As Apple gets ready to launch their next generation iPhone in June this year, speculations over a possible end to Apple's network exclusivity with AT&T in US have been on the rise.
We have seen a few rumors in the past that indicate a possible CDMA iPhone to be in the works, which is expected to be offered by Verizon.
However, a recent report on Engadget notes that these rumors may have to be taken with guarded skepticism. This is because the original AT&T's iPhone exclusivity seems to have been signed for a far longer period than initially assumed. Engadget points out to an ongoing California class-action lawsuit where Apple is believed to have confirmed the existence of a five year exclusivity agreement with AT&T.
In the class-action suit, filed back in 2007, it was alleged that Apple and AT&T had offered their customers a two-year contract despite the fact that the exclusivity deal was actually for five years. The plaintiffs argued that this effectively meant that customers would have to remain locked to AT&T for an additional three years despite ending their contractual obligations. They had further pointed out that this was an illegal exertion of monopoly over the iPhone service.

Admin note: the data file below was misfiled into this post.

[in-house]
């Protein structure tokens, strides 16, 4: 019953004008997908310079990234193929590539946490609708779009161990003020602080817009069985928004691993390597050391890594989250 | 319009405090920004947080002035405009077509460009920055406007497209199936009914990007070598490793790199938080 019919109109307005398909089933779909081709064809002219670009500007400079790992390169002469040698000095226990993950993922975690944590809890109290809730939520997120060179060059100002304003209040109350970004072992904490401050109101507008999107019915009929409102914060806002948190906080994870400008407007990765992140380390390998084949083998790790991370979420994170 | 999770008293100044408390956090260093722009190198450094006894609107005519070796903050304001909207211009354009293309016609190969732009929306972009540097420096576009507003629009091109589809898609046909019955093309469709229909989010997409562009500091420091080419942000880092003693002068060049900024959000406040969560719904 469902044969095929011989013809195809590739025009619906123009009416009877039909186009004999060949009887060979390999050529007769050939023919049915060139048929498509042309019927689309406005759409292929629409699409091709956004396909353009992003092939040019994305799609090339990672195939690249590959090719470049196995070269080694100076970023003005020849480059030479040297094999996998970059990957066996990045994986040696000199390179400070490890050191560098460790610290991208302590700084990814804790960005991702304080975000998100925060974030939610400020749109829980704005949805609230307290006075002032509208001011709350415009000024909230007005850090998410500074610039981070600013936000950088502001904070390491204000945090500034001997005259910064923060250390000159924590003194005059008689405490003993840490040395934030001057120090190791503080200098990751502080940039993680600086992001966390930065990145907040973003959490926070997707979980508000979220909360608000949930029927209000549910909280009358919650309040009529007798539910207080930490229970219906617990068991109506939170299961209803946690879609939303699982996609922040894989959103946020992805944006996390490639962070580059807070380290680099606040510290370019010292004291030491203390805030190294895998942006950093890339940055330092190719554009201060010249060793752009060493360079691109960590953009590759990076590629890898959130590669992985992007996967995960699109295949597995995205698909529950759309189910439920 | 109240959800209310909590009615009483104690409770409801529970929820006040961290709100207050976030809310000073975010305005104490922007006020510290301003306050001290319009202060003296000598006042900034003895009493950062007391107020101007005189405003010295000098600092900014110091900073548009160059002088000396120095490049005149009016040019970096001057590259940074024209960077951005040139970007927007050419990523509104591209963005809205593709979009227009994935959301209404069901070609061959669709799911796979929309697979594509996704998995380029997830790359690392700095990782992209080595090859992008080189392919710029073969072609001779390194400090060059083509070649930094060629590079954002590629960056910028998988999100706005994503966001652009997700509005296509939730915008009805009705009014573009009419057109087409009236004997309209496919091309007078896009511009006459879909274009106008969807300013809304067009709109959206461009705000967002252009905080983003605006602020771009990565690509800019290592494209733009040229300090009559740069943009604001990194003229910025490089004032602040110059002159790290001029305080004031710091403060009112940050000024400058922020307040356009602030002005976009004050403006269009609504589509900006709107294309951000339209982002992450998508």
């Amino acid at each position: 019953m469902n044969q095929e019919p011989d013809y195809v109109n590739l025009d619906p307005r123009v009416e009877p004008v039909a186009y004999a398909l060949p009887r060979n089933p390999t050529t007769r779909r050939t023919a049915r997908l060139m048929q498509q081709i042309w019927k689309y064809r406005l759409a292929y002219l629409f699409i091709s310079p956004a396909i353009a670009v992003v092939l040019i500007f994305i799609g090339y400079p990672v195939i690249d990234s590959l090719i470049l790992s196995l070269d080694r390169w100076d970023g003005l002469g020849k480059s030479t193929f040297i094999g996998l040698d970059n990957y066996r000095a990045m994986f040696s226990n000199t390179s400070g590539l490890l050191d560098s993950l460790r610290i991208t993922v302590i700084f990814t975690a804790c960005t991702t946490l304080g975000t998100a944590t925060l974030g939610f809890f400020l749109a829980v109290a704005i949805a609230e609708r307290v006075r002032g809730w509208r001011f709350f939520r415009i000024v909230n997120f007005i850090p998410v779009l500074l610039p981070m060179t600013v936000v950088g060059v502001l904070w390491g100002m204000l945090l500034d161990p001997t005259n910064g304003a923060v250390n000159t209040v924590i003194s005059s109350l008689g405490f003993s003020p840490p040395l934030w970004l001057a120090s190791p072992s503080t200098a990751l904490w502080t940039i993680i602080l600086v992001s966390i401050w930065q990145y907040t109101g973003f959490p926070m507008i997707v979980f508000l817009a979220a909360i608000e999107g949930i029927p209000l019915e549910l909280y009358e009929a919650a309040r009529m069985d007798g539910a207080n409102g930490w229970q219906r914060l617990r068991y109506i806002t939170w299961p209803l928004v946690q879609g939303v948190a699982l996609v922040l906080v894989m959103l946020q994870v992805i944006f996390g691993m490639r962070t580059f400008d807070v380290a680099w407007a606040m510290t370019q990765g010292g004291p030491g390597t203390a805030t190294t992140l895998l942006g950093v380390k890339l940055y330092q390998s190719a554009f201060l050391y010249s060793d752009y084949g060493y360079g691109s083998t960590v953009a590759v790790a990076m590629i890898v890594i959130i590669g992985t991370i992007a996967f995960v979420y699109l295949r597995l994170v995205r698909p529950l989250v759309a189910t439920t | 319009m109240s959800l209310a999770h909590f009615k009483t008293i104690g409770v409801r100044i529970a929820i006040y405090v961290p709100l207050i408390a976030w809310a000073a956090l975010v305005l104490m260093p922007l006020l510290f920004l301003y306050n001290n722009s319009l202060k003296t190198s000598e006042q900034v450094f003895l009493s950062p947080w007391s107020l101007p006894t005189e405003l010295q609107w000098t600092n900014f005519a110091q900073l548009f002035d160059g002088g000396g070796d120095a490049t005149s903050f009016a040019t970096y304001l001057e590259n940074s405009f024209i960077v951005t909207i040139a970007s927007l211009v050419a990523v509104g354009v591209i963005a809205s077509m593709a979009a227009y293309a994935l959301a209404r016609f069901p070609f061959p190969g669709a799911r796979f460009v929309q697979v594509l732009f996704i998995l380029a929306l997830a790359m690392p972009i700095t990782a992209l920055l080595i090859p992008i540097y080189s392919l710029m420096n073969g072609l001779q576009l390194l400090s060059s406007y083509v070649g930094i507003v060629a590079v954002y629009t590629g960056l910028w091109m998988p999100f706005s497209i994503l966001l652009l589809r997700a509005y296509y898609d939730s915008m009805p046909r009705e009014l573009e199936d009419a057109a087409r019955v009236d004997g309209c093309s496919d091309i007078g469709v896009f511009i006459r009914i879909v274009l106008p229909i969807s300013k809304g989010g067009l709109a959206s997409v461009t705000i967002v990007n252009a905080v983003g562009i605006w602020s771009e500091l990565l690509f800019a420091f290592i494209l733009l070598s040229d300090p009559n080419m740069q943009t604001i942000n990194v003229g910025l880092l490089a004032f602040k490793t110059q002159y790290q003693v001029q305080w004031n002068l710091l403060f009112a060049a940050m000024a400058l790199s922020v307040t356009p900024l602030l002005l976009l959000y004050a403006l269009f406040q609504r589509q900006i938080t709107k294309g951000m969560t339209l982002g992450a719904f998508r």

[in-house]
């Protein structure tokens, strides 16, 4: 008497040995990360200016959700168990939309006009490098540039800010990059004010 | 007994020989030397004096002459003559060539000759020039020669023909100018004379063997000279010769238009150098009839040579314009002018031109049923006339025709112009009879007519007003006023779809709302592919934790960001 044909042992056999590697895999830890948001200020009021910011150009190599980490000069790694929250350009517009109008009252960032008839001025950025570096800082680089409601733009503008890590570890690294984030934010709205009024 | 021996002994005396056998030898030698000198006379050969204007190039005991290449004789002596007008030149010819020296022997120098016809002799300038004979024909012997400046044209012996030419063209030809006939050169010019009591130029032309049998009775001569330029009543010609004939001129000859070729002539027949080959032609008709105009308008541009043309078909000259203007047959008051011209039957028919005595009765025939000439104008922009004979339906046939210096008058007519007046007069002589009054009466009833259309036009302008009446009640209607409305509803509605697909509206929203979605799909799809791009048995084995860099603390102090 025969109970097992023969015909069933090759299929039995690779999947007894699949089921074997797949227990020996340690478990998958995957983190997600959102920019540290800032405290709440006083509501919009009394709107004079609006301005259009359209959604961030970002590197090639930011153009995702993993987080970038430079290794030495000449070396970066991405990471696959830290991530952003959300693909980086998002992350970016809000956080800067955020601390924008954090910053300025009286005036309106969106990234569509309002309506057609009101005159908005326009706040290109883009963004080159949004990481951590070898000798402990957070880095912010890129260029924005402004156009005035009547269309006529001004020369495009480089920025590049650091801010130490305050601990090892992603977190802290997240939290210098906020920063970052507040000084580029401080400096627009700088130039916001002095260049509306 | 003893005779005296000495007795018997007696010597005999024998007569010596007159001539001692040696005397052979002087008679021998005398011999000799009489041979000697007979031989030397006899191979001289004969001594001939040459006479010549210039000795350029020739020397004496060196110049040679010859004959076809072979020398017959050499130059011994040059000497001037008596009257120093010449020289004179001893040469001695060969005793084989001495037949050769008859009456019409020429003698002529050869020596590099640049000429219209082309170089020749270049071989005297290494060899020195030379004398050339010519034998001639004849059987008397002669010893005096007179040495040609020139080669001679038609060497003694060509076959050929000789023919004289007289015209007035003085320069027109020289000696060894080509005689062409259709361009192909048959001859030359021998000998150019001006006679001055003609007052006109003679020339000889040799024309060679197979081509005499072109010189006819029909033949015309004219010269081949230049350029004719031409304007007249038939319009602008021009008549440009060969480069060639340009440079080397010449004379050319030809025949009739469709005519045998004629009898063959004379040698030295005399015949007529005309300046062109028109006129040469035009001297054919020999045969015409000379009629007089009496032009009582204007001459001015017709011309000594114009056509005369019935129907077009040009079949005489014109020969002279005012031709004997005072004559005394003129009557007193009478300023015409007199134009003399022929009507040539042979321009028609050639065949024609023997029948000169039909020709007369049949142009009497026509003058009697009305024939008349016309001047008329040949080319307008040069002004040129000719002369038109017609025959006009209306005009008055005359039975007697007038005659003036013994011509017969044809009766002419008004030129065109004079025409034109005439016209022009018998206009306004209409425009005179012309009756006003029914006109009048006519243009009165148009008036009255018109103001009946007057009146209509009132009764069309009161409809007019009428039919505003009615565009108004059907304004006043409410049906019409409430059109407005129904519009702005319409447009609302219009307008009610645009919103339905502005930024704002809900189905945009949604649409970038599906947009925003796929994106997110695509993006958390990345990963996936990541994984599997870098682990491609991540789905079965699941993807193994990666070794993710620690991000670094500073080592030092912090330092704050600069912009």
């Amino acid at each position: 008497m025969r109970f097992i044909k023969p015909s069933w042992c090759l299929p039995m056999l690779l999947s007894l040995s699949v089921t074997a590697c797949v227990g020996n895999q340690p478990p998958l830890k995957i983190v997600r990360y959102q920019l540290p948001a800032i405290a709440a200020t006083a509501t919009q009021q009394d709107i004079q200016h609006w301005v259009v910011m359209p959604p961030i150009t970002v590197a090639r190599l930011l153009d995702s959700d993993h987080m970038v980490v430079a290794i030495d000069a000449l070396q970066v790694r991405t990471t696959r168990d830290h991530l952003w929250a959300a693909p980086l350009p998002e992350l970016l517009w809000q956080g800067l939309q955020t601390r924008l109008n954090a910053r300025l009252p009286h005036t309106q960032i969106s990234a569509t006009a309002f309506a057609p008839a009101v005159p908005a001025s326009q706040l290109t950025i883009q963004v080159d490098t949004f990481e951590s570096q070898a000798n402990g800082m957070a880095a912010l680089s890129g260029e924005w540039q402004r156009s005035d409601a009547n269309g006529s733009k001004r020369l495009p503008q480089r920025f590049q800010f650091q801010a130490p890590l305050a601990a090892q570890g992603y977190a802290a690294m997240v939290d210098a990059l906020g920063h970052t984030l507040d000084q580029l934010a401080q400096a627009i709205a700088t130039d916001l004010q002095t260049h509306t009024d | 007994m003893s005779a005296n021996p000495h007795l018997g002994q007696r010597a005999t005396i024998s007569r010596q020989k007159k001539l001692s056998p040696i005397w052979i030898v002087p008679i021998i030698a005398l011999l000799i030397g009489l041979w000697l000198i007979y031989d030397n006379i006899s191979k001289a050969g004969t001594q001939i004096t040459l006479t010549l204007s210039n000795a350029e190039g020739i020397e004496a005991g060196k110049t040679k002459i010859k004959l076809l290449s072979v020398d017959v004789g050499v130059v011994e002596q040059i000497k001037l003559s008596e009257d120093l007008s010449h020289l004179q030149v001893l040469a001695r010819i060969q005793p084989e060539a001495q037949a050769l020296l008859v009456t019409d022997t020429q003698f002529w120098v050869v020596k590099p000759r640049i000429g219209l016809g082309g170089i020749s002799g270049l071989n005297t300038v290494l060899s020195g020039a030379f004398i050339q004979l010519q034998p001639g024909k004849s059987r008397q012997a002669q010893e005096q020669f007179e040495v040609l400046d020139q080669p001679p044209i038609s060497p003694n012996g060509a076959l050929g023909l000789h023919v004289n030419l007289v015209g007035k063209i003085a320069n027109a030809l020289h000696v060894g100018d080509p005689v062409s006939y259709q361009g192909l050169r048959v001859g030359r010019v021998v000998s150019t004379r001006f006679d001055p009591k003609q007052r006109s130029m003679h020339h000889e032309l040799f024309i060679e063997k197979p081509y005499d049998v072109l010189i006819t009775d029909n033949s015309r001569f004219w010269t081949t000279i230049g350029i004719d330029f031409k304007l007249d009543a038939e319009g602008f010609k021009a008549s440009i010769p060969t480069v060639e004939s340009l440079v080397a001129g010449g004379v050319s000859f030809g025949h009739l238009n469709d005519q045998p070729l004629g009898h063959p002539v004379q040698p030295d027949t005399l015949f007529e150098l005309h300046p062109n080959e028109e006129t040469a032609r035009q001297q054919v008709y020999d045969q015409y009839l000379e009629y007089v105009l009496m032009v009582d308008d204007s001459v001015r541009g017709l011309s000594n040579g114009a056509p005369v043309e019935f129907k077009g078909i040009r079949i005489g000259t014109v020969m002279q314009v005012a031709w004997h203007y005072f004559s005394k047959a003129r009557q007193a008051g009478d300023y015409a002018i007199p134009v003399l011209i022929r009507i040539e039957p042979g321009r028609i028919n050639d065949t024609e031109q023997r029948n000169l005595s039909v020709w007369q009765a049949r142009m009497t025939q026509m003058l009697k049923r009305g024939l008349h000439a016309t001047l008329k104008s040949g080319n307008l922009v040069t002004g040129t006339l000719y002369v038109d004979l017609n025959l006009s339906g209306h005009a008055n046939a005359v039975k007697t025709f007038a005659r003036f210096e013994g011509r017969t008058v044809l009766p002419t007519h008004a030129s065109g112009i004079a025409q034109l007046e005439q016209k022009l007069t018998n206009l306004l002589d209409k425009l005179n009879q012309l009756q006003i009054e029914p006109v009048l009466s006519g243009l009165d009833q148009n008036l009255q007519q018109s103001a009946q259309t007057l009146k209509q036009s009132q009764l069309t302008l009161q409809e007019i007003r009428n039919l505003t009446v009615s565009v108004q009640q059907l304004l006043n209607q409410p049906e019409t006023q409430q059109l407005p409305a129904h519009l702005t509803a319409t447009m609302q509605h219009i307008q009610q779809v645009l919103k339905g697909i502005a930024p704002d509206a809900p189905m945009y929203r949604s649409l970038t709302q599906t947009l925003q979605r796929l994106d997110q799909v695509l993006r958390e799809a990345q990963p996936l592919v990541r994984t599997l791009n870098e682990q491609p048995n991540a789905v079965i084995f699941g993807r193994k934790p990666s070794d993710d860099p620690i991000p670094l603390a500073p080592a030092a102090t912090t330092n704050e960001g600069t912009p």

In its defense, Apple is reported to have responded:
"The duration of the exclusive Apple-[AT&T] agreement was not 'secret' either. The [plaintiff] quotes a May 21, 2007 USA Today article – published over a month before the iPhone's release – stating, "AT&T has exclusive U.S. distribution rights for five years-an eternity in the go-go cellphone world."
"[T]here was widespread disclosure of [AT&T's] five-year exclusivity and no suggestion by Apple or anyone else that iPhones would become unlocked after two years… Moreover, it is sheer speculation – and illogical – that failing to disclose the five-year exclusivity term would produce monopoly power…"
As Engadget points out, a five year exclusivity agreement does not necessarily rule out the launch of a CDMA iPhone this year since there has been a lot of change in the market realities since then. The extremely successful launch of the iPhone has resulted in congesting AT&T's network due to the 5000% increase in data traffic in the last three years. AT&T is yet to allow iPhone tethering, a feature that was introduced by Apple in iPhone OS 3.0 almost a year back.
We seem to have come to a point where AT&T doesn't seem to be able to independently cater to the huge data usage requirements from iPhone users without compromising on user experience, which is expected to increase exponentially with the launch of the next generation iPhone as it is likely to include a front facing camera for video chat feature. In fact, according to a report published last week, AT&T's customers had reported three times more dropped calls compared to Verizon.
Given these changes in the market since the Apple-AT&T agreement was signed, Apple might be within its rights to modify the agreement with AT&T to let one or more carriers offer the iPhone to US customers. What do you think?